Sure, Art’s career hit a couple of rocky roads.  I personally don’t think he was ever the same after Premiere Radio Networks pretty much cut him loose from his baby, Coast to Coast AM.  He had lost the fire and a little bit of the will.  Maybe that had to do a lot with is wife, Ramona’s, passing.  But he was the consummate pro.  Talking with Amy Martin from Amy on the Radio about Art.  She worked with him when he created Midnight In The Desert.  She said the man had a heart of gold and cared.  He would just call out of the blue to talk radio or about anything really.  To me, that makes the man.  When you’re in radio, whether you have 10 listeners or 10-million, people on the outside bond with you.  You, as a host, become an important part of their lives.  And for any radio show host, the lesson to be learned from Art is to care about your audience.  Because with out the audience supporting you, there is no show.
The other point I’d like to make is Art was a leader.  He basically created an entire sub-culture of amateur radio enthusiasts that in turn started their own radio shows and podcasts when places like Blog Talk Radio opened up.  He allowed everyone to share in his love for the subject matter.  He was the god of Paranormal Radio.  We all looked up to him.  Many of us sought to be him.  However, no matter how hard we tried or try to this day, it’s impossible.  Art was perfection on air.  Now, being a professional broadcaster that he was, he’d probably laugh at that comment, but to us, who were glued to his every word, we’d pretty much say every show was perfectly pitched.  I’m sure there’d be some sort of rebuttal on that from him.  But Art created a concept of entertaining people with campfire stories.  If there was no Art, there would be no Spaced Out Radio.  There’d be no George Noory, Jimmy Church, Clyde Lewis, Connie Willis, Richard Syrett, Jim Harold or Heather Wade or any other host of these delightfully eerie topics of conversation.  There are very few pioneers in the field of broadcasting, and Art was one of them.  His love of these dark topics took him to the top of the mountain, and frankly, even though he moved on in his career, retiring numerous times before calling it quits for good, no one has ever come close to matching his skill and ability.  He’s still the king of late night radio.  Others will come, and others will fall.  But with today’s internet age which has diluted audiences, talent, and topics of discussion so much, there is no way in hell there will ever be another Art Bell.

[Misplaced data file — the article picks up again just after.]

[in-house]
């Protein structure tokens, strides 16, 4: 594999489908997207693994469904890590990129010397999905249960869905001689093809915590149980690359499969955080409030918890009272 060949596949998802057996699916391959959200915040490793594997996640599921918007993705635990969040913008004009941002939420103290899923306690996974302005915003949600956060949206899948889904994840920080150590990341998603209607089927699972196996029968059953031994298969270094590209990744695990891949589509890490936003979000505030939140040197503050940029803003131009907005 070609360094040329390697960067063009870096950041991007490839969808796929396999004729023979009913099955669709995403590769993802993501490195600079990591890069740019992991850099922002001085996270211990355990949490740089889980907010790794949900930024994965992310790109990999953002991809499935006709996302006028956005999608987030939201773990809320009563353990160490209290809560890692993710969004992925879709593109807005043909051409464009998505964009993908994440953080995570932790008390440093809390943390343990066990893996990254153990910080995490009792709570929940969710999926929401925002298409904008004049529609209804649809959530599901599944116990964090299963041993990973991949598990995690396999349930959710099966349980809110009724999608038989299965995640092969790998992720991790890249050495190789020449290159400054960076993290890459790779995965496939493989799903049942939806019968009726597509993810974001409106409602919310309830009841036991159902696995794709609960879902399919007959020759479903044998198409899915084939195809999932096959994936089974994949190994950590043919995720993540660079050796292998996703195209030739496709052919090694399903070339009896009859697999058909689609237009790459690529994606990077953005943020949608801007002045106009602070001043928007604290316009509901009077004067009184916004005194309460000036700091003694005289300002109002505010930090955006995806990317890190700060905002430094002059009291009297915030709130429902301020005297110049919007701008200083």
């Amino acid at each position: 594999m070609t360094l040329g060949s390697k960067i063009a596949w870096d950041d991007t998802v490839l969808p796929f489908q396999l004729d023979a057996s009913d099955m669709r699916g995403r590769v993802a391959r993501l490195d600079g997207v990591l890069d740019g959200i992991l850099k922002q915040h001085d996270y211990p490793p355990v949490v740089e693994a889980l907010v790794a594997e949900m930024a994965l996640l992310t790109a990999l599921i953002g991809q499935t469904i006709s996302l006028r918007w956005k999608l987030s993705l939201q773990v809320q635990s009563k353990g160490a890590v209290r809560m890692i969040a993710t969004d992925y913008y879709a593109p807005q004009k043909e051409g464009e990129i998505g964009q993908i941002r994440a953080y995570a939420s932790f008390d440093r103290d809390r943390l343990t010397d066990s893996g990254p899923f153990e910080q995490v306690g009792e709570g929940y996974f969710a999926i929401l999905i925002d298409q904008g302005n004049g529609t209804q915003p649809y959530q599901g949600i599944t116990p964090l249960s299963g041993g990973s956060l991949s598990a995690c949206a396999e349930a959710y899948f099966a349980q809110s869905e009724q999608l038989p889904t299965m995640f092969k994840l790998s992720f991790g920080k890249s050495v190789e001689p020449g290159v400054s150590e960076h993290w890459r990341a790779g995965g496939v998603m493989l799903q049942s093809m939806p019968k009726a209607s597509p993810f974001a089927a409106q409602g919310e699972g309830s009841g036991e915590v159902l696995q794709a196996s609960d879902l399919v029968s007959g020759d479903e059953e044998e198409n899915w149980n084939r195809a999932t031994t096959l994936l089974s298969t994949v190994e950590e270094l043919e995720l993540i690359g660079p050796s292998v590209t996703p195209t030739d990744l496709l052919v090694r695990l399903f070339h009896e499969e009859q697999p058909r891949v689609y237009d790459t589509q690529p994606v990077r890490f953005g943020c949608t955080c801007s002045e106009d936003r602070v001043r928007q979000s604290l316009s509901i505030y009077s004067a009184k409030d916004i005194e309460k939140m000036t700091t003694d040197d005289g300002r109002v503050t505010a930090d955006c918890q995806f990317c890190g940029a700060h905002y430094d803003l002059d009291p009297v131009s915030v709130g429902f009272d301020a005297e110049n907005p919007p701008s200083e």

Paranormal radio has Art Bell to thank for absolutely everything.  We are indebted to the legend for allowing many of us to follow our dreams into the weird and strange.  Rest In Peace, Art.
Dave Scott can be heard every Monday through Friday night at starting at 9pm PT. 12am ET.  Follow Dave on Twitter @SpacedOutRadio and on Instagram @DaveScottSOR